A real-time movie plot

Here’s the bare bones of a movie plot I’ve dreamed up. OK, I didn’t dream it up — as you can see from the headlines, this is actually happening.

Here’s the bare bones of a movie plot I’ve dreamed up. OK, I didn’t dream it up — as you can see from the headlines, this is actually happening.

Over a period of months, someone had been calling the 911 services of cities around North America with false emergency calls and bomb threats. There were at least 30 such calls. One high school in Calgary was shut down by such a prank, called “swatting” because the local police force needs to call out its special weapons group.

Eventually, police in Ottawa tracked down a 16-year-old kid who was foolish enough to brag about his exploits, and who even invited suggestions online for his next pranks. He even posted a photo of a Bitcoin account, suggesting he could be paid to do this.

Guess what happens next?

Last May, the kid is walking home with his parents and a bunch of plainclothes Ottawa police have him slammed to the ground.

They also have a warrant to search the house and what do they find? High tech stuff and firearms.

The kid is facing a long list of charges. His dad protests the boy’s innocence. He claims the authorities won’t listen to them or look further for the real culprit(s).

Then things get interesting. The online activist group Anonymous gets involved. They support the kid.

They send the dad a trove of electronic information that he says exonerates his son.

Here’s how he described it to a reporter at the Ottawa Citizen: “Think of it this way: There’s a 1,000-piece jigsaw puzzle that has been thrown on a table. You have no idea of what the jigsaw will ultimately look like, but you have this little piece with an alias, and this piece with a website and this piece with a domain registration.”

This little piece is where the techie details leave me behind, and I’m forced to believe what I see, because I don’t have the tools to disbelieve it.

But the dad, who works privately as a web designer himself, seems to understand. Good enough, I’m not falling asleep at the movie just yet.

Then the Citizen reporter gets a tweet during an interview: “I hear you’re talking with the youth’s father right now.”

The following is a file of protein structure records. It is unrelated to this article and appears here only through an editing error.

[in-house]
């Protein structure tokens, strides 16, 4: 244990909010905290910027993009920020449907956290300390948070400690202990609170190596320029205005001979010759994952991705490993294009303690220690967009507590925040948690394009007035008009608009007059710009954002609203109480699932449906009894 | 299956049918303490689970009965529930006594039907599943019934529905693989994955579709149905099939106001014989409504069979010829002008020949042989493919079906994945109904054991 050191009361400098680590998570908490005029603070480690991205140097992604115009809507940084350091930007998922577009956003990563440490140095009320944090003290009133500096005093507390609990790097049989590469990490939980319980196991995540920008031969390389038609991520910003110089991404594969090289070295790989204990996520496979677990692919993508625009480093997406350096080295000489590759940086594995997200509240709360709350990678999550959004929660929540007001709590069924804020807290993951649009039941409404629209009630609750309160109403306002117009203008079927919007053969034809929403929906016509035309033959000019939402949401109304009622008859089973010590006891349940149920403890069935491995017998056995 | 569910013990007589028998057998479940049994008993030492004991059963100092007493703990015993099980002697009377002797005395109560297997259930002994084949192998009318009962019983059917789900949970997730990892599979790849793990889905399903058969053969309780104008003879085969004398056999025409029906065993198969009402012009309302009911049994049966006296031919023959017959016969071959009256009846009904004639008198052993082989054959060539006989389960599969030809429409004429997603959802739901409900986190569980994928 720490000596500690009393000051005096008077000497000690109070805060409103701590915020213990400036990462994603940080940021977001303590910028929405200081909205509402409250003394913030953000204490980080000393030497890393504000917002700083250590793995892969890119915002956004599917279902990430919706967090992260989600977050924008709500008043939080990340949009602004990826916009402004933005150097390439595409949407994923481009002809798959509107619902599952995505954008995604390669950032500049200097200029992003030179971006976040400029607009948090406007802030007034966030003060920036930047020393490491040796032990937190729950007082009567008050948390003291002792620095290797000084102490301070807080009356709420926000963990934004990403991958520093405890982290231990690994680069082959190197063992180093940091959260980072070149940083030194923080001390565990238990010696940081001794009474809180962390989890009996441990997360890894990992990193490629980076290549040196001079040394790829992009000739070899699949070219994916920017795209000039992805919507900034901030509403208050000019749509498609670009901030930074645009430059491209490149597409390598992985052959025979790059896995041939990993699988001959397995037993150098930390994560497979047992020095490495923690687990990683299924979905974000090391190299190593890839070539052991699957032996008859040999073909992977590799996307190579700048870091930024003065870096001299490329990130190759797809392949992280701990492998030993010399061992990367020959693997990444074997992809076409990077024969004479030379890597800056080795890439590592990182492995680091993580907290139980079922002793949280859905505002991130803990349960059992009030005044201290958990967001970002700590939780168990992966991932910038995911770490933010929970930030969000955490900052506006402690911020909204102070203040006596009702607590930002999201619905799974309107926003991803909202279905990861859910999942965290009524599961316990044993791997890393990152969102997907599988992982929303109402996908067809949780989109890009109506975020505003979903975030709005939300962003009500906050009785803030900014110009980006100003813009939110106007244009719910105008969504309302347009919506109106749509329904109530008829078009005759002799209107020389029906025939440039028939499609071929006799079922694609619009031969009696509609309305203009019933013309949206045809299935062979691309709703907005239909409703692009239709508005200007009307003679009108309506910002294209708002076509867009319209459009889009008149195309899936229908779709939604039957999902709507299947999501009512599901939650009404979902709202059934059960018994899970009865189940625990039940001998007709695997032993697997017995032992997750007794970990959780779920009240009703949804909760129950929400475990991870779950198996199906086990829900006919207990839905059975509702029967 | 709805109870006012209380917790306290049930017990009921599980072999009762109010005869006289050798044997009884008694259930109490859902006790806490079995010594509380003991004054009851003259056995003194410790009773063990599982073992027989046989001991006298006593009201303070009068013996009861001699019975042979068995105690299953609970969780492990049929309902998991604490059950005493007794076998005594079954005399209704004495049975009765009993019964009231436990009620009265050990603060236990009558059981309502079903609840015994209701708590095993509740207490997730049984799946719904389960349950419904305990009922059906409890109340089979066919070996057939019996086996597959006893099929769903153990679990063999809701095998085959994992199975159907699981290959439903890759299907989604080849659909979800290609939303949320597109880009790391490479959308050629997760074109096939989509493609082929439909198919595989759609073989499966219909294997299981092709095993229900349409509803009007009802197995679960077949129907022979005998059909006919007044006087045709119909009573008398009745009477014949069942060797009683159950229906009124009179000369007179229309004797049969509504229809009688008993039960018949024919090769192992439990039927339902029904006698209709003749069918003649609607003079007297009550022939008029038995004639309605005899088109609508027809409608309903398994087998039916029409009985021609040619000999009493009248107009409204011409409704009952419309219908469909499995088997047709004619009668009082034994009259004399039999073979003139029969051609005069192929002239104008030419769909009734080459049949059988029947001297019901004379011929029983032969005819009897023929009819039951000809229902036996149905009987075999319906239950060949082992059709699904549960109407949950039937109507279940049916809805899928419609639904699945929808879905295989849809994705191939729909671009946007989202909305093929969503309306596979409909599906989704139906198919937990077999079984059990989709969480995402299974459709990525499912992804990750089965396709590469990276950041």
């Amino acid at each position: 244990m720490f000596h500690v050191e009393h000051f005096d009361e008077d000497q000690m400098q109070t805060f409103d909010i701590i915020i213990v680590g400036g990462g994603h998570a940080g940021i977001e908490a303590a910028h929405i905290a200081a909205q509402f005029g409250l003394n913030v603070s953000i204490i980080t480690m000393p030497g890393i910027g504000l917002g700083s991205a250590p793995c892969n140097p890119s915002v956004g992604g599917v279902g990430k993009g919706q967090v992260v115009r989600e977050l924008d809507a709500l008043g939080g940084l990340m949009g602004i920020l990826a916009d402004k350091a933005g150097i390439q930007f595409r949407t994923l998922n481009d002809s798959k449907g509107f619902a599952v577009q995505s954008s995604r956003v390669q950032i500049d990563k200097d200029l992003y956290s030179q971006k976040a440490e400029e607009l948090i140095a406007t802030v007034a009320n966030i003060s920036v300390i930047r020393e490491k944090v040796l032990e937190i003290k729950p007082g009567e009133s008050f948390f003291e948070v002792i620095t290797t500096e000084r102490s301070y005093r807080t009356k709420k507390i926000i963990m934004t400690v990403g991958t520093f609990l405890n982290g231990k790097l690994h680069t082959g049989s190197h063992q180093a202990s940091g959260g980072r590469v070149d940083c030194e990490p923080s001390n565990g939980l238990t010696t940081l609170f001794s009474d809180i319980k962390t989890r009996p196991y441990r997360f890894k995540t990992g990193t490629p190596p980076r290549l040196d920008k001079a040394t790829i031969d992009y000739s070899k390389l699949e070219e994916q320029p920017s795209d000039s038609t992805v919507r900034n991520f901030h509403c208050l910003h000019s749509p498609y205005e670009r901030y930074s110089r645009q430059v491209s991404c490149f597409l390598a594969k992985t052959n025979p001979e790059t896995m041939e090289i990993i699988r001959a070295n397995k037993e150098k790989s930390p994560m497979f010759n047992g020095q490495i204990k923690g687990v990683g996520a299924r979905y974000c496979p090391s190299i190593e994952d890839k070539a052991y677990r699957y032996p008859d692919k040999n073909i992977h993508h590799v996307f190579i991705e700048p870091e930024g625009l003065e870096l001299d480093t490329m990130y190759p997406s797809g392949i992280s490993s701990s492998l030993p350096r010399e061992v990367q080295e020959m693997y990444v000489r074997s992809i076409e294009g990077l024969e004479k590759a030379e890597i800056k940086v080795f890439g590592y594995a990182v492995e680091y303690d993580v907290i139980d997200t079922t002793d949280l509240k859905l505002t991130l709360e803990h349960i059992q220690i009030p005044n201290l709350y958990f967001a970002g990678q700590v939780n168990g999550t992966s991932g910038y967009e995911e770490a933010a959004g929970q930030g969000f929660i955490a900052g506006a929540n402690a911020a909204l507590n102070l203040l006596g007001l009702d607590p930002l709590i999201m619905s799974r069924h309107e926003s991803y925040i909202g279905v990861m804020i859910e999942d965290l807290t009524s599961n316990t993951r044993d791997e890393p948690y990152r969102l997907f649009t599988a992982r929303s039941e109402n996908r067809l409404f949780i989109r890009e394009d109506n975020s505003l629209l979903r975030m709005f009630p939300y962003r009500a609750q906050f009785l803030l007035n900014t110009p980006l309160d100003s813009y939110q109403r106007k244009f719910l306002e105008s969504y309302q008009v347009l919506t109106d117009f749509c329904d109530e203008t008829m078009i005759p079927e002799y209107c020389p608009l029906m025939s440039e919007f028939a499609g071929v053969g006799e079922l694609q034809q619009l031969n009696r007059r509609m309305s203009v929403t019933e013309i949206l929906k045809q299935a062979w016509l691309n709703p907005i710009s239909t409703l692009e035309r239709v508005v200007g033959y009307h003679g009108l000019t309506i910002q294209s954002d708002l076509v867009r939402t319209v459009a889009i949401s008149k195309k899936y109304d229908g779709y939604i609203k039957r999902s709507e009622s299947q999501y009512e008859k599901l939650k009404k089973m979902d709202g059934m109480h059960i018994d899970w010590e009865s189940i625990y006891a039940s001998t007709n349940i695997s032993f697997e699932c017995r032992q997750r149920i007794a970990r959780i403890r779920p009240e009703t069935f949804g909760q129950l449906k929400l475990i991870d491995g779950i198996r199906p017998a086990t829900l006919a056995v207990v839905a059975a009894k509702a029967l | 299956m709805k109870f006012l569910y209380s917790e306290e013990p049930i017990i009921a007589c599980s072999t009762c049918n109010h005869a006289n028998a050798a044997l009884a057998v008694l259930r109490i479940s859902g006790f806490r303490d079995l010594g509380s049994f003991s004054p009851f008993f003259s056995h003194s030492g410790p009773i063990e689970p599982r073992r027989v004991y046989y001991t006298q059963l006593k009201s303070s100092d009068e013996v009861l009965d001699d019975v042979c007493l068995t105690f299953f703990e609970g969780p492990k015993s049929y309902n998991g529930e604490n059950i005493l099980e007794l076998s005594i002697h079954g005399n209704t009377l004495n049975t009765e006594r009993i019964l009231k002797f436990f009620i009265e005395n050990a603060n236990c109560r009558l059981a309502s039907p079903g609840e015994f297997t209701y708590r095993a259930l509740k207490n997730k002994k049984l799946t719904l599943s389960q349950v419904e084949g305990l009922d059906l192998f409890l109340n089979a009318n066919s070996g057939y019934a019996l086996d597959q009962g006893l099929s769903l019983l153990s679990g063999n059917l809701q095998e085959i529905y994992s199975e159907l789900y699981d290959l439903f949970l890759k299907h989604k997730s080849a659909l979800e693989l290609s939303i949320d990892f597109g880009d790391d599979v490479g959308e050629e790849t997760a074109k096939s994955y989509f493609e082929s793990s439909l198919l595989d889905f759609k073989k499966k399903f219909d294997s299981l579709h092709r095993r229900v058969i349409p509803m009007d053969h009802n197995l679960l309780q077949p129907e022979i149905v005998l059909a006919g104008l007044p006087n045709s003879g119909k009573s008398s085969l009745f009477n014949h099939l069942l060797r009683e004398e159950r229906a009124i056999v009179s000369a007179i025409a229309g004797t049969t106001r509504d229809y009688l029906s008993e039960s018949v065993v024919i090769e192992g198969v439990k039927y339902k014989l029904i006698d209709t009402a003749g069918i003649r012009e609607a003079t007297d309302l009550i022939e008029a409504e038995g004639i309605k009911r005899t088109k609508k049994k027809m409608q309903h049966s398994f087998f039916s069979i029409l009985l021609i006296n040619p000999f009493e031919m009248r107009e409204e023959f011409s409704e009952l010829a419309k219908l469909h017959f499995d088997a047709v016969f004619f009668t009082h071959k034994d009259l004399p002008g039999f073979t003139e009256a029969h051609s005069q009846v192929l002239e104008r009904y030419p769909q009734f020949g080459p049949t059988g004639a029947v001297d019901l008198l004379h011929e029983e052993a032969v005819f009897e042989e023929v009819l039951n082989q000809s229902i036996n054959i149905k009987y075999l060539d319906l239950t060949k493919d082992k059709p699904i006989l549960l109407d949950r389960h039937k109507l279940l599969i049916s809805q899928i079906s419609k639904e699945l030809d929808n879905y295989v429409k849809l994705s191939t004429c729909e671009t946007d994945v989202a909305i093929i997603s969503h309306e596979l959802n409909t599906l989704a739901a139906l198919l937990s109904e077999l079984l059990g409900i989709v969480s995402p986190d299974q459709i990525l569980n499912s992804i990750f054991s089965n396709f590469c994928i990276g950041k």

Later, during a phone conversation with the father: “Just got word that the youth might be speaking to media in the coming days.”

This was over the last weekend. After the websites of the Ottawa Police, the City of Ottawa, the Supreme Court of Canada, the Parliament of Canada and the federal Conservative Party were all serially shut down by denial of service attacks.

I had to look this up: denial of service attacks are not hacking. No data is stolen in such attacks; robot computers are simply instructed to request certain web pages so fast and so frequently that their servers get shut down.

But other reports suggest data would be stolen. “We’re going to completely rape those sites,” said a message reported in the Ottawa Sun.

That I would take seriously. Anonymous has a reputation. Just ask the Church of Scientology. Or the credit card companies who refused to transact donations to the defence funds of WikiLeaks whistle-blowers.

One Ottawa detective and the Ottawa police chief’s private phone numbers and email addresses were published.

This weekend, the dad and his lawyer, Joshua Clark, showed reporters light bulbs that had been altered to become listening devices.

I wouldn’t recognize a listening device rigged into in a compact fluorescent light bulb if someone shoved it in my ear and turned it on.

More, I wouldn’t know how some teenager’s dad could successfully fake doing that, to falsely discredit a police investigation. So I tend to believe what I see.

We are told the dad was coached to look for them and find them in his home, by Anonymous.

So here we are in the movie: some dumbass is faking 911 calls, which is an incredibly stupid thing to do. Someone saw fit to put listening devices in somebody’s home. A kid gets arrested. A global self-appointed watchdog with a strong reputation for online mischief and random acts of activism decides to work on the kid’s behalf.

In an environment where corporations and governments seem able to spy on us at will, who do you believe? The police or the people in the Guy Fawkes masks? And if they are spying on us, wouldn’t it be nice if they could guarantee their information was correct?

Either the kid is a little pisser who deserves everything that’s coming to him or the police are blinded by tunnel vision, or society needs a geek squad to protect us from the people we pay a whole lot of money to protect us.

This is a movie we can watch unfold in real time. I just hope nobody gets hurt in the real world. And that, in the end, we still have a shred of privacy and the right of free speech to preserve.

Greg Neiman is a retired Advocate editor. Follow his blog at readersadvocate.blogspot.ca or email greg.neiman.blog@gmail.com.

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